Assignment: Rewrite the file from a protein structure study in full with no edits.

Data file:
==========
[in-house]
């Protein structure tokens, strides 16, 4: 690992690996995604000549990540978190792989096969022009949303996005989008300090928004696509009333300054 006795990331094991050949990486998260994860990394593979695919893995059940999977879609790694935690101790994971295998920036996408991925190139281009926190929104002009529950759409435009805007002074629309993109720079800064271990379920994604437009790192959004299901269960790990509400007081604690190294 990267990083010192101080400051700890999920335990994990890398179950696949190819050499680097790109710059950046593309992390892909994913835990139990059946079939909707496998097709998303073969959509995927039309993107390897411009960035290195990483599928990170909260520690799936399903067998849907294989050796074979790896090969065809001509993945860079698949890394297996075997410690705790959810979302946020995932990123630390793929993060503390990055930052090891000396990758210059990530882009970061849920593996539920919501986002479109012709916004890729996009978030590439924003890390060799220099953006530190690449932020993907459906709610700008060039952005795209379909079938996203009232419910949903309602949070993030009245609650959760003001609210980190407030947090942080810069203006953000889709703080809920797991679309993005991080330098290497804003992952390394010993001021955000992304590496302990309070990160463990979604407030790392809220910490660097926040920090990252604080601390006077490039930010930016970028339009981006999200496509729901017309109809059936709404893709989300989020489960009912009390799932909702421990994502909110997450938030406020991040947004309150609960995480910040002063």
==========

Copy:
[in-house]
């Protein structure tokens, strides 16, 4: 690992690996995604000549990540978190792989096969022009949303996005989008300090928004696509009333300054 006795990331094991050949990486998260994860990394593979695919893995059940999977879609790694935690101790994971295998920036996408991925190139281009926190929104002009529950759409435009805007002074629309993109720079800064271990379920994604437009790192959004299901269960790990509400007081604690190294 990267990083010192101080400051700890999920335990994990890398179950696949190819050499680097790109710059950046593309992390892909994913835990139990059946079939909707496998097709998303073969959509995927039309993107390897411009960035290195990483599928990170909260520690799936399903067998849907294989050796074979790896090969065809001509993945860079698949890394297996075997410690705790959810979302946020995932990123630390793929993060503390990055930052090891000396990758210059990530882009970061849920593996539920919501986002479109012709916004890729996009978030590439924003890390060799220099953006530190690449932020993907459906709610700008060039952005795209379909079938996203009232419910949903309602949070993030009245609650959760003001609210980190407030947090942080810069203006953000889709703080809920797991679309993005991080330098290497804003992952390394010993001021955000992304590496302990309070990160463990979604407030790392809220910490660097926040920090990252604080601390006077490039930010930016970028339009981006999200496509729901017309109809059936709404893709989300989020489960009912009390799932909702421990994502909110997450938030406020991040947004309150609960995480910040002063």